"Starbucks Is Offending Christians!"
The foul Greek-god-worshiping heathens of Starbucks have been a thorn in good Christians' sides for a long time now. Not only do they print graven images of false idols right on their cups, but recently, they've also become active combatants in the war on Christmas! Now, we're not going to tell you that hordes of angry Christians need to get over how Starbucks won't acknowledge Christmas on their coffee cups -- we're going to tell you that those hordes of angry Christians don't exist. Although it sure seems like they do, based on these 2015 headlines:
"AND UP NEXT ON BREITBART: ETERNAL APOPLECTIC RAGE!"
Sources on Starbucks being a corporate Grinch look solid as stone, too. Some articles reference a video with 17 million views featuring a gun-packing, Jesus-shirt-wearing, Fred-Durst-beard-and-backwards-ball-cap-rocking man ranting about treating people with respect run amok and saying he gave his name to the Starbucks barista as "Merry Christmas" so those heathens would be forced to say it. Looks like you're the ones who got served, Starbucks!
But The Daily Dot decided to investigate this great crusade of our age. By using arcane techniques like "statistics" and "thinking," they discovered that in truth, no one really gives a shit about this topic. The vast majority of social media comments were from people mocking the controversy, while no evidence of genuine offense could be found, barring one man screaming into his phone while promoting his social media brand. People weren't angry about the cups as much as they were angry about the idea that people were angry about them. So despite another year of attention-grabbing headlines ...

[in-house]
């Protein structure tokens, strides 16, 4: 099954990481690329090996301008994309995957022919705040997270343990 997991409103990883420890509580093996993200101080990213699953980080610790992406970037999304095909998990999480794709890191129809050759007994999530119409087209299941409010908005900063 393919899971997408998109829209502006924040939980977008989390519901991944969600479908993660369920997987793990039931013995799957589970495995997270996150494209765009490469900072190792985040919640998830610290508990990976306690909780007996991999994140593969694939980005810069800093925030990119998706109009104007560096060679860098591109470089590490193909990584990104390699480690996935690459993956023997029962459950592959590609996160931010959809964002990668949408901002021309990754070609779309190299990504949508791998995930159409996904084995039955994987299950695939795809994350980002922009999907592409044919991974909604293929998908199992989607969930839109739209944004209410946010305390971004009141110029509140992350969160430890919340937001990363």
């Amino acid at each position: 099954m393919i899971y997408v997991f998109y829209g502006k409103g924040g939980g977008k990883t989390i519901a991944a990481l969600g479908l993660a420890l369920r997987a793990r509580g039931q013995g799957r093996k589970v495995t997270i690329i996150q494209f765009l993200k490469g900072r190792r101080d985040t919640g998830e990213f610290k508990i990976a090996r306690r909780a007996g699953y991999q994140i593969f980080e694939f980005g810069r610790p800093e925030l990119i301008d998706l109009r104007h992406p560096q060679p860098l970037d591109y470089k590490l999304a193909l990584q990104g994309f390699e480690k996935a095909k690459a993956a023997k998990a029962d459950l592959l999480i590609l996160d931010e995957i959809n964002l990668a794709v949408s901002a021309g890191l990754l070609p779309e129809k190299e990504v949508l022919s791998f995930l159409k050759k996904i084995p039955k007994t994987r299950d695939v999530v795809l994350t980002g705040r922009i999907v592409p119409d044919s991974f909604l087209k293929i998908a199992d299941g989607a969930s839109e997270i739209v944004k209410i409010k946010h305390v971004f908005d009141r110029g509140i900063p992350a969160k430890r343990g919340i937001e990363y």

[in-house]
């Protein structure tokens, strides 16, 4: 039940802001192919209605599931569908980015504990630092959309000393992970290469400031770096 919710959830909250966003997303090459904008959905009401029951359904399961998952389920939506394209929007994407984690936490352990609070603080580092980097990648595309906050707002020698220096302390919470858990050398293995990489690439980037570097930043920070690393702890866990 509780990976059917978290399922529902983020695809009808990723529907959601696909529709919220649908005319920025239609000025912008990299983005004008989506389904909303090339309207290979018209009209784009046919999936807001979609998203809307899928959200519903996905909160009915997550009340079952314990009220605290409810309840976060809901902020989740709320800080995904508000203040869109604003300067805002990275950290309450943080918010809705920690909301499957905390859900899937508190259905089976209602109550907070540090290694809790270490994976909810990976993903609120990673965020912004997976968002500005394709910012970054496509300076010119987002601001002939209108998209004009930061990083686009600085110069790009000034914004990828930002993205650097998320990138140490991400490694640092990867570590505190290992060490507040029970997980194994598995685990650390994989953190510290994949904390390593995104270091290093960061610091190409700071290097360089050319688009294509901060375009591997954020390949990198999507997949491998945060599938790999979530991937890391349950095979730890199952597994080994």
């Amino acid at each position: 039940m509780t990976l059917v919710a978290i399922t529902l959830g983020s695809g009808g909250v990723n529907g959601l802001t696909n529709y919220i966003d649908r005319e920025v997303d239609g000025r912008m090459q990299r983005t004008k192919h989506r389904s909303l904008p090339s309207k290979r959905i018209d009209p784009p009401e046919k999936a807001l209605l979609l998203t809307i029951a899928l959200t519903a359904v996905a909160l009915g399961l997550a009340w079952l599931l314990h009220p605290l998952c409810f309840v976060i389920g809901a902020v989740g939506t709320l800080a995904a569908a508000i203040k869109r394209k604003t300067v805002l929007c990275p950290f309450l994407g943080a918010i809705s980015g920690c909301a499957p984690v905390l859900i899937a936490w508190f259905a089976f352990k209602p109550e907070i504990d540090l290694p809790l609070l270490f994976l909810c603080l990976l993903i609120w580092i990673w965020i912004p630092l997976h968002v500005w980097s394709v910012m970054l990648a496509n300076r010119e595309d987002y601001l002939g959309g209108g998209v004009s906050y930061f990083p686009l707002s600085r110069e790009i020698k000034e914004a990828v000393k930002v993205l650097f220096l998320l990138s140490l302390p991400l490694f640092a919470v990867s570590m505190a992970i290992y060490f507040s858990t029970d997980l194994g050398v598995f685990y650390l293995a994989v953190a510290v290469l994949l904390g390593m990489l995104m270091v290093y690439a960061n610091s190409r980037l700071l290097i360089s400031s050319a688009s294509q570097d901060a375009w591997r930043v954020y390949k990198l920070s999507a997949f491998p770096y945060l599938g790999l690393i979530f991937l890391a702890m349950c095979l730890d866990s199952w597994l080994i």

Looks like The Daily Dot forgot their own article from last year.
... remember that it's a manufactured controversy limited to a handful of crazy people and then many, many thousands of drones reveling in (ironic) outrage. It turns out that the average Christian's faith is strong enough that their pillars don't crumble when a barista doesn't explicitly acknowledge their beliefs. In fact, we should thank Starbucks for giving us something that unites all faiths: being offended by the fact that Starbucks is pretentious and serves shitty overpriced coffee.
But since we're on the topic of the war on Christmas ...
"There's A War On Christmas!"
It's tough being Christian in America, where a mere 70 percent of people share your beliefs. Those danged powerful minorities keep trying to take the Christ out of Christmas, probably to replace him with some abortion pamphlets, and every year, there seem to be more stories confirming this dreaded fear. Why, in 2015, students at George Mason University wanted to ban "White Christmas" from the radio because, get this nonsense, they think it's racist!